A prognostic nomogram for predicting overall survival in colorectal mucinous adenocarcinoma patients based on the SEER database





Colorectal cancer, mucinous adenocarcinoma, nomogram, overall survival, SEER program


A nomogram was constructed to predict the survival of patients with colorectal mucinous adenocarcinoma based on data extracted from the Surveillance, Epidemiology and End Result (SEER) database. Data collected between 2010 and 2018 were obtained from the SEER database. The log-rank test and multivariate Cox regression were performed to identify the independent prognostic factors for overall survival, which were further used to construct a nomogram model to predict 1-, 3-, and 5-year overall survival. In total, 10846 patients diagnosed with colorectal mucinous adenocarcinoma were enrolled in the study. The following 11 variables were associated with survival and were further incorporated into the nomogram: age at diagnosis, primary site, grade, tumour size, lymph node dissection, T stage, N stage, M stage, surgery for primary site, chemotherapy, and household income. The concordance index (C-index) value was 0.725 (95% confidence interval 0.716-0.734), and the receiver operating characteristic curves and calibration curves showed satisfactory predictive accuracy. Both the C-index and time-independent area under the curve values were greater than those of the American Joint Committee on Cancer 7th TNM classification system (both P < 0.001). In the validation group, the results were consistent with those of the training group, with a C-index value of 0.726 (95% confidence interval 0.713-0.739). This study constructed a practical nomogram to predict 1-, 3-, and 5-year OS for patients with colorectal colorectal mucinous adenocarcinoma based on SEER data.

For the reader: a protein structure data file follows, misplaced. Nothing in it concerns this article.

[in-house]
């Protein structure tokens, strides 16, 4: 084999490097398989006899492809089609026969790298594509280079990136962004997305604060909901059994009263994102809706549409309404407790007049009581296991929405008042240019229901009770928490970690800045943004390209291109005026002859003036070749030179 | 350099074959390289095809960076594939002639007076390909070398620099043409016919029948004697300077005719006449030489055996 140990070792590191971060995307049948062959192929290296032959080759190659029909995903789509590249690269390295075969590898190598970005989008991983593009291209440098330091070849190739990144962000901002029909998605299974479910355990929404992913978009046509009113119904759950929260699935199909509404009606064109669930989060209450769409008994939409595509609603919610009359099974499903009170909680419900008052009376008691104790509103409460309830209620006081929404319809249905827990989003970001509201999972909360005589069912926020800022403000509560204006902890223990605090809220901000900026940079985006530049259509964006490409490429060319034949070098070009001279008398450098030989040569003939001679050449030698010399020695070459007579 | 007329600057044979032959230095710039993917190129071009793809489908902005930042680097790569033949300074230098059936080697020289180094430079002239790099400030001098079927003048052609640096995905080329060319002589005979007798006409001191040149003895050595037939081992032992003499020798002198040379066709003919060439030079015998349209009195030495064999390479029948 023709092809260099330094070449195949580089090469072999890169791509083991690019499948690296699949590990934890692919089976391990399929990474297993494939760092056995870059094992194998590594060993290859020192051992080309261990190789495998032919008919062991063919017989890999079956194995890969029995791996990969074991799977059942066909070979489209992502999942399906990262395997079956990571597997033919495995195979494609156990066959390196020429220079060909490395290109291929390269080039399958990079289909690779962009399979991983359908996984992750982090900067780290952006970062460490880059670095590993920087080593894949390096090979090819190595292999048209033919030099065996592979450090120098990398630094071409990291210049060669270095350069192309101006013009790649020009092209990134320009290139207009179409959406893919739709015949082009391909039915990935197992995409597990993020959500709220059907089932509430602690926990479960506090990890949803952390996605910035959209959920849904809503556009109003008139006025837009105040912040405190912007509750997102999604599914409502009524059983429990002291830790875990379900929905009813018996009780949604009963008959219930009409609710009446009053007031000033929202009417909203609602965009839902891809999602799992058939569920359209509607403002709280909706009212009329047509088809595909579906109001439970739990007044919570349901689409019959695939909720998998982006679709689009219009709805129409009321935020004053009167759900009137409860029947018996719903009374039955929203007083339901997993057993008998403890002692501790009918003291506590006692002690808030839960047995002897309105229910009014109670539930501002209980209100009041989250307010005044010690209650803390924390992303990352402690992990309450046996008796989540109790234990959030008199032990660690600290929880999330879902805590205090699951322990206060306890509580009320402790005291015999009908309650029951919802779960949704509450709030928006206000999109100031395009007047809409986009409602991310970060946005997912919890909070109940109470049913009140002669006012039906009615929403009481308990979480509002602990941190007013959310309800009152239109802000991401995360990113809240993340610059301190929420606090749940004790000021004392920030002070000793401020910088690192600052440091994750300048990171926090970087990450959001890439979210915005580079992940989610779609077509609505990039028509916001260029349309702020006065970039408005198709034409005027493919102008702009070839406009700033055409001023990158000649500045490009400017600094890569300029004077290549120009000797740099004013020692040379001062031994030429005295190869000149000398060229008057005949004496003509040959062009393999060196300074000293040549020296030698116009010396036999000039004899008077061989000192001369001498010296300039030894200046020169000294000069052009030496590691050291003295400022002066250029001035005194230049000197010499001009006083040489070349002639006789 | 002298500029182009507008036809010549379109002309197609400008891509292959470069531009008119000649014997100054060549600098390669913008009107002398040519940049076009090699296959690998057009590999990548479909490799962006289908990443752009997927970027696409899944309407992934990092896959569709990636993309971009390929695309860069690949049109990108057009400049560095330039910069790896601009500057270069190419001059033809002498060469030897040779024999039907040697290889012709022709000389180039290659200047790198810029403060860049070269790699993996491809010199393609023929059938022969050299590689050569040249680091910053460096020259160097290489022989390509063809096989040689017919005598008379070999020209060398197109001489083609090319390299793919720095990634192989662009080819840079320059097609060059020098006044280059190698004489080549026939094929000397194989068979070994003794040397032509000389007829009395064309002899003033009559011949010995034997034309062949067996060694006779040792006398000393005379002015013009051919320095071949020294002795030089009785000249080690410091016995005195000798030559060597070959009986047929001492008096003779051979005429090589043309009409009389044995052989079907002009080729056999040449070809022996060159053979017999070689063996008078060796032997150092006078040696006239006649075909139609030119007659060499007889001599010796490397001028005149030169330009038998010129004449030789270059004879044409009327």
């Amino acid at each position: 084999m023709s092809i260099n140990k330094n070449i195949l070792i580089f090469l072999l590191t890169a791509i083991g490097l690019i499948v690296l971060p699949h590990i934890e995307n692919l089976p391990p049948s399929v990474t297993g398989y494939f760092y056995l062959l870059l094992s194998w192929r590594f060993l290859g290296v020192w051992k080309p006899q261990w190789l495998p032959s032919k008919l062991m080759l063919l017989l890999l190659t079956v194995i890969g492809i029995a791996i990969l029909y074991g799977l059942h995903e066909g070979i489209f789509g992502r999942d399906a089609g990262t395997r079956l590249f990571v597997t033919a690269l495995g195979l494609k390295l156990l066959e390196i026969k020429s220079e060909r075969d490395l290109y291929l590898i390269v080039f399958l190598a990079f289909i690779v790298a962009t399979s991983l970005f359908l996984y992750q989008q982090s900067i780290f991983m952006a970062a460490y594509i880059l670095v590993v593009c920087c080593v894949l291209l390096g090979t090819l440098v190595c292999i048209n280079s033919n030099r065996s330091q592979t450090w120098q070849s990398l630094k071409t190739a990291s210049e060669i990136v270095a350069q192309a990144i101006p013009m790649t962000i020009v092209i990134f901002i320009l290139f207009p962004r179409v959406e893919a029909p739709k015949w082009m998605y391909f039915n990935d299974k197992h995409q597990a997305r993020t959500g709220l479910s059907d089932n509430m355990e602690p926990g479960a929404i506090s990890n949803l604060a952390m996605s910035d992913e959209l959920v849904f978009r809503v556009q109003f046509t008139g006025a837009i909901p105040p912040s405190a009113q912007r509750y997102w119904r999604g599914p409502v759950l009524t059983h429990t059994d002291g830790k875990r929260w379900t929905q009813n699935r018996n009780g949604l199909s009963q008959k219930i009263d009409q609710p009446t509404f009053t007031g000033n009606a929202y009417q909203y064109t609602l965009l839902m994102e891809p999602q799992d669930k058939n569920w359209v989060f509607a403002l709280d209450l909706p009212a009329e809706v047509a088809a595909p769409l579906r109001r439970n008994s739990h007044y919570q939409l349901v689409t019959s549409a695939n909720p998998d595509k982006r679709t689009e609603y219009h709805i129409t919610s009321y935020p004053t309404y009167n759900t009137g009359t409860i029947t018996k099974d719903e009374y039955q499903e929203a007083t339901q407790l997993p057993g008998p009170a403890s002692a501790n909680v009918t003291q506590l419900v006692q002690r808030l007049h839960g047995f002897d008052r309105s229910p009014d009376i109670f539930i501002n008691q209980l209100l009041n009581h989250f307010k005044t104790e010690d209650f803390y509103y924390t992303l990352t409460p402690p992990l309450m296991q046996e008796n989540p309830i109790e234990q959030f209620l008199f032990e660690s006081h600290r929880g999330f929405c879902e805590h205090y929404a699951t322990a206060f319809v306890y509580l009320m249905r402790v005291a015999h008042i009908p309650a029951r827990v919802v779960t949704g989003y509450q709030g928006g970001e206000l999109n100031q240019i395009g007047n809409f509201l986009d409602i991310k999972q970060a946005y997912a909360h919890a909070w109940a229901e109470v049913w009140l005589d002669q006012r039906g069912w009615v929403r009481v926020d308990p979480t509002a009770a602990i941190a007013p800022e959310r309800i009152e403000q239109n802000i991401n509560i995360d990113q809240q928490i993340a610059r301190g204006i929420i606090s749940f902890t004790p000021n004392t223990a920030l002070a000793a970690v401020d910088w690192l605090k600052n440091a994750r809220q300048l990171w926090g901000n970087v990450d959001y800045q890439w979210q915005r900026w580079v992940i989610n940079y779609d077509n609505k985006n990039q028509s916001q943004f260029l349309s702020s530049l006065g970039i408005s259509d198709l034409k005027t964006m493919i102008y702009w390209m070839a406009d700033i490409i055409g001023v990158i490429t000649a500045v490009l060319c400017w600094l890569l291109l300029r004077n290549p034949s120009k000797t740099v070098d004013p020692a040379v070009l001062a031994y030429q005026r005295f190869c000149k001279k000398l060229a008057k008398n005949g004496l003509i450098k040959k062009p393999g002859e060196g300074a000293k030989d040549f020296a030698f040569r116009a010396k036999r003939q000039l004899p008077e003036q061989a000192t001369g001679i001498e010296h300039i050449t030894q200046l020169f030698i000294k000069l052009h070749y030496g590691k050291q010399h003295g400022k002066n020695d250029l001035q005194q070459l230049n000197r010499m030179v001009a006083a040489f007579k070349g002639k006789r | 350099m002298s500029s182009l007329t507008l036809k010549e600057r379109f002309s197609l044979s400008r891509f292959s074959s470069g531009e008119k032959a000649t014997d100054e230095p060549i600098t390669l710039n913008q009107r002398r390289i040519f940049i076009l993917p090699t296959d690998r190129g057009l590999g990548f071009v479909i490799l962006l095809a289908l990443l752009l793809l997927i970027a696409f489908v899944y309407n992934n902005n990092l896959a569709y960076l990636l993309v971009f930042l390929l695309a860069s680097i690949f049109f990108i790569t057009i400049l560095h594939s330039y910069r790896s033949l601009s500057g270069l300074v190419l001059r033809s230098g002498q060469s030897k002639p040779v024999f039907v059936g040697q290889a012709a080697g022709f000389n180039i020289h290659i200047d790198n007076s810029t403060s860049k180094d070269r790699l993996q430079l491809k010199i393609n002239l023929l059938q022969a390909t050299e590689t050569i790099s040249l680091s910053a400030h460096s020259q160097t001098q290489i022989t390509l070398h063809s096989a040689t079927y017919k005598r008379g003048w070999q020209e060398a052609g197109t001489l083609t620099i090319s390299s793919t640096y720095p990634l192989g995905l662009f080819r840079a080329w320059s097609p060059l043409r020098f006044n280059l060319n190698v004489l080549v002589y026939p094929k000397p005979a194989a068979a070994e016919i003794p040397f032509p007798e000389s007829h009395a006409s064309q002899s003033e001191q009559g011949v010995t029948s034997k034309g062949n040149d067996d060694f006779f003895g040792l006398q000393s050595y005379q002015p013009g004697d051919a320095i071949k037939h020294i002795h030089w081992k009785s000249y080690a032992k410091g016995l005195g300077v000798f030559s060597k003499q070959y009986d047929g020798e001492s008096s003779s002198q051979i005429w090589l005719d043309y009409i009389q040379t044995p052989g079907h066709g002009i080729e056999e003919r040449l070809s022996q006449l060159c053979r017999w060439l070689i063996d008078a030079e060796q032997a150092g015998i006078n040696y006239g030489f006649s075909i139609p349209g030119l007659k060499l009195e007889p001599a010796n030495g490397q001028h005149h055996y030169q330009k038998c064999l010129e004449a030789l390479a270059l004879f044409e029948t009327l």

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A prognostic nomogram for predicting overall survival in colorectal mucinous adenocarcinoma patients based on the SEER database


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How to Cite

Wu Q, Zhang S, Wang H, Zeng Y, Yang W, Pan W, Hong G, Gao W. A prognostic nomogram for predicting overall survival in colorectal mucinous adenocarcinoma patients based on the SEER database. Biomol Biomed [Internet]. 2023May1 [cited 2023Sep.25];23(3):517–526. Available from: https://www.bjbms.org/ojs/index.php/bjbms/article/view/8297



Translational and Clinical Research